A guest post by Mark Kosman
In 1871, Karl Marx wrote that governments use war as a fraud, a ‘humbug, intended to defer the struggle of the classes’. In 1914, that fraud was so effective that not only most workers but also
most Marxists supported their respective nation’s rush to war. Ever since then, governments have used war to defer class struggle and prevent revolution. But this strategy cannot last forever.
The great unrest and the great war
In all the commemorations for the start of World War One it is unlikely that there will be many references to the huge strike wave that preceded the war. But this strike wave, known as the Great Unrest, created considerable insecurity among Britain’s elites. This was especially the case as these strikes coincided with other disturbing social movements such as the nationalist upsurge in Ireland and the increasingly violent campaign for women’s suffrage.
By the summer of 1914, workers were mobilising for what the left reformist commentators, Sydney and Beatrice Webb, called ‘an almost revolutionary outburst of gigantic industrial disputes.’ The future Prime Minister, Lloyd George, warned that if these industrial disputes coincided with the looming civil war in Ireland then Britain would face ‘the gravest [situation] with which any government has had to deal for centuries.’ Another reformist author, H.G.Wells, claimed that Britain’s wage-earners had ‘definitely decided not to remain wage-earners for very much longer’ and he warned of ‘a series of increasingly destructive outbreaks … culminating in revolution.’
Wells may have overstated what he called the ‘drift towards revolution’. But even Basil Thomson, the head of Britain’s political police, the Special Branch, seems to have shared Wells’ fears when he predicted that ‘unless there was a European war to divert the current [of unrest] we were heading for something very like revolution.’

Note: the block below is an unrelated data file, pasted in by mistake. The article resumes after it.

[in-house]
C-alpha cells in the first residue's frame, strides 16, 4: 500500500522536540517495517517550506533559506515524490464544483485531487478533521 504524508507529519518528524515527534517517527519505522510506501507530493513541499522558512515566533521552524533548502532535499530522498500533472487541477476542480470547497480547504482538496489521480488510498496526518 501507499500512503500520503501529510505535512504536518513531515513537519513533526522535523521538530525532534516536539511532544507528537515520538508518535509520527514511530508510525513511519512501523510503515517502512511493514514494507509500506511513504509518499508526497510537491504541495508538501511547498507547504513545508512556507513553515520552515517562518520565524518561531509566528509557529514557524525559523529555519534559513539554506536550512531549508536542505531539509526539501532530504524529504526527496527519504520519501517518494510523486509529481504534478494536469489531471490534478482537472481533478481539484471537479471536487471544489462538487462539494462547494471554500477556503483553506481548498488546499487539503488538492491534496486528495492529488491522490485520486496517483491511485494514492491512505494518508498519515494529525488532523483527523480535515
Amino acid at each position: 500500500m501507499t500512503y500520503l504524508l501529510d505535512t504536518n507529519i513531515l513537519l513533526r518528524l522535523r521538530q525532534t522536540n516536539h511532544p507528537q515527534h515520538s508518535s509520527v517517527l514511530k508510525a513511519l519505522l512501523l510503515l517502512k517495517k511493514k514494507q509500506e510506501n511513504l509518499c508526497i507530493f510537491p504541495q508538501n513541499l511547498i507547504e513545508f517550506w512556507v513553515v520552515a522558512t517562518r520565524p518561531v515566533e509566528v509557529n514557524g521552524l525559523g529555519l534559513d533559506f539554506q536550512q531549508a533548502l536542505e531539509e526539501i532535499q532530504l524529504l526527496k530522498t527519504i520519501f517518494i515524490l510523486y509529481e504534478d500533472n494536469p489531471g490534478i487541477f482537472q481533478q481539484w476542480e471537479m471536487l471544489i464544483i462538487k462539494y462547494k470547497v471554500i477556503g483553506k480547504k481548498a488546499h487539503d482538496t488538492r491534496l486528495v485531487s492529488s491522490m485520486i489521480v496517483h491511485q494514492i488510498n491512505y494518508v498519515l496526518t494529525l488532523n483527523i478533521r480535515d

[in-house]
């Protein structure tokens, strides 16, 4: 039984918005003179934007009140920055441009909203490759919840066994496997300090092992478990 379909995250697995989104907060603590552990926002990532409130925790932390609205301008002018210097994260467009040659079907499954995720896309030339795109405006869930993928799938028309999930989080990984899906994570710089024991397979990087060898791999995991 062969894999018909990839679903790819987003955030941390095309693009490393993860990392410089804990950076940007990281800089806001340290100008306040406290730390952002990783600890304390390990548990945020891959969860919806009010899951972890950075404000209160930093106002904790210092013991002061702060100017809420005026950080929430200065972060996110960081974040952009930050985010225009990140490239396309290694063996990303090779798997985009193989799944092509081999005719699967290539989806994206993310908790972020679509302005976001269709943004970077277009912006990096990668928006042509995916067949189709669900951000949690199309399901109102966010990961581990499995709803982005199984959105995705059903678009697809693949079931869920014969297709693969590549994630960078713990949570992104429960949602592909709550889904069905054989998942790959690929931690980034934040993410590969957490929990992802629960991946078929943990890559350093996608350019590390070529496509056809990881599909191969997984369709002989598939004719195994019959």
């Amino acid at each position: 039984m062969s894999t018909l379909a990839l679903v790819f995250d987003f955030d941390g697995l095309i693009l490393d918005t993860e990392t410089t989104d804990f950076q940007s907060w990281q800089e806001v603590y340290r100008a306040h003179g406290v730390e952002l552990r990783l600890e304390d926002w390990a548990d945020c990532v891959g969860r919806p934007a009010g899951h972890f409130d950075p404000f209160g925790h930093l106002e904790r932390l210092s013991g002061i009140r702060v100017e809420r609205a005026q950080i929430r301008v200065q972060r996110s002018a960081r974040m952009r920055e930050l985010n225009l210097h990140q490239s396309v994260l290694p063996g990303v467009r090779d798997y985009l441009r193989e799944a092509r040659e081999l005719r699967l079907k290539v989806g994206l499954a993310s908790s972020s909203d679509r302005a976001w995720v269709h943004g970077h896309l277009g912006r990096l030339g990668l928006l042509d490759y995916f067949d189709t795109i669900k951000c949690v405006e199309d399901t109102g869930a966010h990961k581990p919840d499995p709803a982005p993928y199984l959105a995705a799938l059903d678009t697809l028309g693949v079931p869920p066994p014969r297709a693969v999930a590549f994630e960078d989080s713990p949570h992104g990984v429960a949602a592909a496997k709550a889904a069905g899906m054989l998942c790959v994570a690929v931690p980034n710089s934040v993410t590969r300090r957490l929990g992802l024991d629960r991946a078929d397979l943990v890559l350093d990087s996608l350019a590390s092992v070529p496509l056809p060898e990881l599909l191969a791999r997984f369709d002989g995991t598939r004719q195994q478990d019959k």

Whatever the situation in Britain’s Empire, the ‘drift towards revolution’ was certainly real in the Russian, German and Austro-Hungarian Empires. Europe’s politicians and media could divert some popular discontent into nationalism, imperialism and masculinist militarism. But this only encouraged a situation in which, when confronted with inter-imperialist war in 1914, politicians on all sides felt unable to back down, fearing what Lloyd George called ‘national dishonour’ and ‘shame’.
A war for honour
Britain faced no serious threat of invasion in 1914. Nevertheless, having seen the male youth of France and Germany rush to war, Lloyd George was very concerned that the British male should also act like a ‘real man’ so that Britain would not end up as ‘the only land whose children are not prepared to sacrifice themselves for [their nation’s] honour.’ In a similar vein, the Prime Minister, Asquith, argued that ‘no self-respecting man could possibly have repudiated’ Britain’s obligation to defend Belgium. Meanwhile, in Germany, Kaiser Wilhelm was even more anxious not to be seen as unmanly, insisting that ‘this time I shall not chicken out,’ while his Chancellor, Bethmann-Hollweg, said that for Germany to have backed down in 1914 would have meant ‘self-emasculation’.